Every day, hours of streamed sound — from Pyotr Ilyich Tchaikovsky to Dr. Dre to Arctic Monkeys — flow through dirty earbuds and into my scattered brain. The Swedish music service is nearly as important to me as red blood cells, especially when deadlines loom. However, I’ve come to realize Spotify doesn’t exist just to crank out pop songs and other traditional forms of music — it’s a mine of audiobook gems.
Several playlists floating throughout this eighth and 16th note galaxy boast obscure books, crackly poems from the 1920s, and a surprising mix of French and German audiobooks. The easiest way to access this archived library is under “browse” and then “genre & moods” category. Scroll down the tiles, past “Christian” and “Travel” until there, at the very bottom right tile, you find “Word,” a digital funhouse for bookish nerds. A few of the playlists have hilarious names like “A Hipster’s Guide to Poetry” or “Stories for Your Inner Child;” I half expect “Nietzsche’s Existential Crises” and “Sex Books for Basic Girls” to appear soon. To have the world of Audible hidden within the chic confines of Spotify (with student pricing)!
The sexy repartee of Darcy delivered straight to my ears? The transatlantic, resounding voice of Sylvia Plath reading her own multilayered poetry? An entire playlist of William Shakespeare’s sonnets is there to delight, along with biographies of classical composers and Anton Chekhov short stories (“A Tragic Actor,” anyone?) A few book listings were only excerpts or the abridged versions of the full novel, but you can find The Jungle Book, The Adventures of Tom Sawyer, and The Call of the Wild, among others, in their full-length glory. I’m fast abandoning my playlists of The Beatles, Cage the Elephant, and The Notorious B.I.G. for the sinuous diction of 19th-century English authors and Shakespeare.
It’s not just audiobook publishers offering their wares to the Internet — voice actors listed as independent artists present narrated works, mostly poetry or short story collections. There’s also an extensive body of work narrated by the authors themselves. The rich tones of Sylvia Plath! The lulling drawl of T.S. Eliot reading The Wasteland, or “Lovesong of J. Alfred Prufrock,” or Old Possum’s Book of Practical Cats (“With Cats, some say, one rule is true: Don’t speak till you are spoken to”).
(There’s one glaring oddity about Spotify books. Most of the audiobooks are classics the copyrights of which have expired (which is, obviously, what allows them to be published). However, a large number of current audiobooks are floating in the netherworld of Spotify — in German! Stephen King’s The Stand, Antoine Laurain’s The President’s Hat (originally published in French), Dan Brown’s Inferno…all are sketchily encoded in German and broken down into one-minute long segments.)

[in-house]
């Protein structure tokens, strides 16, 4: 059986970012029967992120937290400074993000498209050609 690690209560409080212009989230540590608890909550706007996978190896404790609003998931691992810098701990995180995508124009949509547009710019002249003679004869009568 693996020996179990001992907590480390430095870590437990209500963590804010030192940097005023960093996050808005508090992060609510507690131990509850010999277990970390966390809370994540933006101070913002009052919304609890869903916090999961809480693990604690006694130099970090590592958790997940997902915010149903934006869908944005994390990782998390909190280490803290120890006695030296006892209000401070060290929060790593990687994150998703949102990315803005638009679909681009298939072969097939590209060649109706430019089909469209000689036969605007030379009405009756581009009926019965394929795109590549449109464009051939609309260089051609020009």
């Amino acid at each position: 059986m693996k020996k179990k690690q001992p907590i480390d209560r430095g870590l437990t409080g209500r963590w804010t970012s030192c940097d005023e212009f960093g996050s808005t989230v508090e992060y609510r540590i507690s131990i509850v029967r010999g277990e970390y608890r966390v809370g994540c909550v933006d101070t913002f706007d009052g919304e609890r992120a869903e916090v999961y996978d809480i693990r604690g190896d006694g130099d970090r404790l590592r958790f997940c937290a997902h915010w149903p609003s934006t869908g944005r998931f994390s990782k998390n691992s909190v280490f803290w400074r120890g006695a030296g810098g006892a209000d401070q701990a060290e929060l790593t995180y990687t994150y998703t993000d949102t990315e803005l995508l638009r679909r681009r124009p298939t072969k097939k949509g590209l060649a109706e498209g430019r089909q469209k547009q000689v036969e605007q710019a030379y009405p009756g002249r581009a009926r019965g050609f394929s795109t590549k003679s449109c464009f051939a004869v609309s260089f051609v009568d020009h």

Audible is great — for passionate book lovers willing to slice $15 from their paycheck. ITunes was tailored for fancy pants, each song and audiobook sold separately (excluding Apple Music, which I won’t go into here). But Spotify? It’s the hot-button music player for students. Several of my friends do not read (*tear*), but with the smirking face of Shakespeare next to the tattoos of Adam Levine, they’re more likely to hear the bard out. “Shall I compare thee to a summer’s day” with “Your sugar, Yes, please, Won’t you come and put it down on me” — what a beautiful mess of sine and cosine waves!
Here is a playlist, for your summer listening pleasure.
Perhaps it’s appropriate that when I found out Richard Matheson was dead, I was watching television; there are few writers, after all, with a more intimate, lengthy relationship with both that living room medium and its bombastic cousin, the feature film. The storyteller in me wishes I’d had one of the many Matheson-penned episodes of The Twilight Zone on in the background at the moment I learned of his passing, if only because it feels like a modicum of disquieting coincidence in keeping with the sort of urgent, vital fiction he seemed to pump out effortlessly for decades. Imagine it: a fan learns of a famous writer’s death as the very words he wrote drift from the television, and cut to the fan’s face and cue the spooky score as he senses invisible, supernatural hands at work.
Alas, there was no such luck, as my fiancée and I were approximately chest-deep in an evening marathon of Law and Order: Special Victims Unit, and I had to make do with the melodious sound of Detective Elliot Stabler slamming a perpetrator’s head into the reflective glass of the police interview room. Of course, Matheson, of all people, likely wouldn’t have begrudged me a brief indulgence in what you could (charitably) call campy, disposable entertainment (if you’ve seen “Nightmare at 20,000 Feet”, you know what I mean).
“Richard Matheson died today,” I said.
“Hm?” My fiancée said. I pressed mute so we wouldn’t have to talk over Stabler cartoonishly brutalizing a suspect.
“This writer, Richard Matheson, he died today. He was 87, but still, you know. Terrible.”
“That’s so sad,” she said. We were very nearly through half a moment of reflective, respectful silence when she returned to playing Sudoku on her iPad. Stabler gritted his teeth and sneered something into the perpetrator’s ear.